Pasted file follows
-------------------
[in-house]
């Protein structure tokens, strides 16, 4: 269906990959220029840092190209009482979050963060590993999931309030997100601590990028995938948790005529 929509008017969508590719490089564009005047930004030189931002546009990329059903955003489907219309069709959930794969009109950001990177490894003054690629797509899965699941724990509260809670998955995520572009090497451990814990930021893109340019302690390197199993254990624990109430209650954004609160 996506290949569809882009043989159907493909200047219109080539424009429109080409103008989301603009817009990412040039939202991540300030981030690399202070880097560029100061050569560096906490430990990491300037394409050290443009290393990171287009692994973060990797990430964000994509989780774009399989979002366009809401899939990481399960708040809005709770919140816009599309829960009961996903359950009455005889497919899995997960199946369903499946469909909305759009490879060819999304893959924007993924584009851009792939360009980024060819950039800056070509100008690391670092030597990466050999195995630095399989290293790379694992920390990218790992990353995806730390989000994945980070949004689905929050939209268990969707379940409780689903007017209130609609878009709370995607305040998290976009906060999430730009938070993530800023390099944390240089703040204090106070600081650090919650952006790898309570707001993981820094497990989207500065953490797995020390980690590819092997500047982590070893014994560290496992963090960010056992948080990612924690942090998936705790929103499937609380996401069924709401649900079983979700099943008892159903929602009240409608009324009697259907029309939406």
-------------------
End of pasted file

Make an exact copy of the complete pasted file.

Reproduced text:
[in-house]
């Protein structure tokens, strides 16, 4: 269906990959220029840092190209009482979050963060590993999931309030997100601590990028995938948790005529 929509008017969508590719490089564009005047930004030189931002546009990329059903955003489907219309069709959930794969009109950001990177490894003054690629797509899965699941724990509260809670998955995520572009090497451990814990930021893109340019302690390197199993254990624990109430209650954004609160 996506290949569809882009043989159907493909200047219109080539424009429109080409103008989301603009817009990412040039939202991540300030981030690399202070880097560029100061050569560096906490430990990491300037394409050290443009290393990171287009692994973060990797990430964000994509989780774009399989979002366009809401899939990481399960708040809005709770919140816009599309829960009961996903359950009455005889497919899995997960199946369903499946469909909305759009490879060819999304893959924007993924584009851009792939360009980024060819950039800056070509100008690391670092030597990466050999195995630095399989290293790379694992920390990218790992990353995806730390989000994945980070949004689905929050939209268990969707379940409780689903007017209130609609878009709370995607305040998290976009906060999430730009938070993530800023390099944390240089703040204090106070600081650090919650952006790898309570707001993981820094497990989207500065953490797995020390980690590819092997500047982590070893014994560290496992963090960010056992948080990612924690942090998936705790929103499937609380996401069924709401649900079983979700099943008892159903929602009240409608009324009697259907029309939406």